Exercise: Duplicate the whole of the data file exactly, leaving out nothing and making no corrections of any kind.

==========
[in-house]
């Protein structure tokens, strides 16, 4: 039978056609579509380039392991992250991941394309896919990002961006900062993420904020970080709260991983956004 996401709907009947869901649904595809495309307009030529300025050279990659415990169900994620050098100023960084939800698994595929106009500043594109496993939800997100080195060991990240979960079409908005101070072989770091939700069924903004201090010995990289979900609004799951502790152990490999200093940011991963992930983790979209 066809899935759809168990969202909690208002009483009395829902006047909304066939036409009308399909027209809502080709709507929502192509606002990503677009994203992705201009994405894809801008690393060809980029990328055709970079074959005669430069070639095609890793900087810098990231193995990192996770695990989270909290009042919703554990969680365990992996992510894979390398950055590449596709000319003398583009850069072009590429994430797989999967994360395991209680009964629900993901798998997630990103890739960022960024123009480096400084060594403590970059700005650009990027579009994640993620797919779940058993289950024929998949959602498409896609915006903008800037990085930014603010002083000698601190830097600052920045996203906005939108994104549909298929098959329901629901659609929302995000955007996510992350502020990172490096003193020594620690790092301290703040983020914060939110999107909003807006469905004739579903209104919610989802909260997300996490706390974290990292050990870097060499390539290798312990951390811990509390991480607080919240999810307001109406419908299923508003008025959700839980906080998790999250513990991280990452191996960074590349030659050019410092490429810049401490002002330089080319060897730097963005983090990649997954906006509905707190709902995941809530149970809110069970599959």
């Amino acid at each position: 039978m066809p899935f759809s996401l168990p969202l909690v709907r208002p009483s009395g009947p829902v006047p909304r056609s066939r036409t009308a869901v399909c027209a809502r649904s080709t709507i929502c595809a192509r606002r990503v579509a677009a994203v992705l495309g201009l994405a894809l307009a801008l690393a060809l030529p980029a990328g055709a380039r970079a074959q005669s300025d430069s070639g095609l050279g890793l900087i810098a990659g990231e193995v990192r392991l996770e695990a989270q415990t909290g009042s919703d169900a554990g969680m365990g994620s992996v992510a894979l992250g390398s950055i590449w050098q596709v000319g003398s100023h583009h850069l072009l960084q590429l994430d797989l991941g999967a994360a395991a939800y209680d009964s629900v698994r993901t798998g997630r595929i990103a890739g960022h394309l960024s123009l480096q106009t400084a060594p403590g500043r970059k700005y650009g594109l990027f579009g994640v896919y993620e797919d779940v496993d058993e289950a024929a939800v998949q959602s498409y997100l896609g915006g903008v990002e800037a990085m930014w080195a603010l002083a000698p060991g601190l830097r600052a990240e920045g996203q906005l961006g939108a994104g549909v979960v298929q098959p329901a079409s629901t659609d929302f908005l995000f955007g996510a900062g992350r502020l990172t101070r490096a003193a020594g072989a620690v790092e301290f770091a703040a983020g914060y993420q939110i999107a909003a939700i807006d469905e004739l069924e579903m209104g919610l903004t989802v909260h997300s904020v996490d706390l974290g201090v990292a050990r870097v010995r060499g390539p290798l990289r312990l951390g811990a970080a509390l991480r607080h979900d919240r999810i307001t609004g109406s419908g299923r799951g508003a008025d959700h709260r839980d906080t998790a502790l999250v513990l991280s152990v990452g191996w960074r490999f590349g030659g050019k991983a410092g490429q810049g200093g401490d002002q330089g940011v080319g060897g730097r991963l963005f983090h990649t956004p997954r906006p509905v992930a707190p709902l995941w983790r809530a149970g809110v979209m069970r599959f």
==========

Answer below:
[in-house]
């Protein structure tokens, strides 16, 4: 039978056609579509380039392991992250991941394309896919990002961006900062993420904020970080709260991983956004 996401709907009947869901649904595809495309307009030529300025050279990659415990169900994620050098100023960084939800698994595929106009500043594109496993939800997100080195060991990240979960079409908005101070072989770091939700069924903004201090010995990289979900609004799951502790152990490999200093940011991963992930983790979209 066809899935759809168990969202909690208002009483009395829902006047909304066939036409009308399909027209809502080709709507929502192509606002990503677009994203992705201009994405894809801008690393060809980029990328055709970079074959005669430069070639095609890793900087810098990231193995990192996770695990989270909290009042919703554990969680365990992996992510894979390398950055590449596709000319003398583009850069072009590429994430797989999967994360395991209680009964629900993901798998997630990103890739960022960024123009480096400084060594403590970059700005650009990027579009994640993620797919779940058993289950024929998949959602498409896609915006903008800037990085930014603010002083000698601190830097600052920045996203906005939108994104549909298929098959329901629901659609929302995000955007996510992350502020990172490096003193020594620690790092301290703040983020914060939110999107909003807006469905004739579903209104919610989802909260997300996490706390974290990292050990870097060499390539290798312990951390811990509390991480607080919240999810307001109406419908299923508003008025959700839980906080998790999250513990991280990452191996960074590349030659050019410092490429810049401490002002330089080319060897730097963005983090990649997954906006509905707190709902995941809530149970809110069970599959």
């Amino acid at each position: 039978m066809p899935f759809s996401l168990p969202l909690v709907r208002p009483s009395g009947p829902v006047p909304r056609s066939r036409t009308a869901v399909c027209a809502r649904s080709t709507i929502c595809a192509r606002r990503v579509a677009a994203v992705l495309g201009l994405a894809l307009a801008l690393a060809l030529p980029a990328g055709a380039r970079a074959q005669s300025d430069s070639g095609l050279g890793l900087i810098a990659g990231e193995v990192r392991l996770e695990a989270q415990t909290g009042s919703d169900a554990g969680m365990g994620s992996v992510a894979l992250g390398s950055i590449w050098q596709v000319g003398s100023h583009h850069l072009l960084q590429l994430d797989l991941g999967a994360a395991a939800y209680d009964s629900v698994r993901t798998g997630r595929i990103a890739g960022h394309l960024s123009l480096q106009t400084a060594p403590g500043r970059k700005y650009g594109l990027f579009g994640v896919y993620e797919d779940v496993d058993e289950a024929a939800v998949q959602s498409y997100l896609g915006g903008v990002e800037a990085m930014w080195a603010l002083a000698p060991g601190l830097r600052a990240e920045g996203q906005l961006g939108a994104g549909v979960v298929q098959p329901a079409s629901t659609d929302f908005l995000f955007g996510a900062g992350r502020l990172t101070r490096a003193a020594g072989a620690v790092e301290f770091a703040a983020g914060y993420q939110i999107a909003a939700i807006d469905e004739l069924e579903m209104g919610l903004t989802v909260h997300s904020v996490d706390l974290g201090v990292a050990r870097v010995r060499g390539p290798l990289r312990l951390g811990a970080a509390l991480r607080h979900d919240r999810i307001t609004g109406s419908g299923r799951g508003a008025d959700h709260r839980d906080t998790a502790l999250v513990l991280s152990v990452g191996w960074r490999f590349g030659g050019k991983a410092g490429q810049g200093g401490d002002q330089g940011v080319g060897g730097r991963l963005f983090h990649t956004p997954r906006p509905v992930a707190p709902l995941w983790r809530a149970g809110v979209m069970r599959f």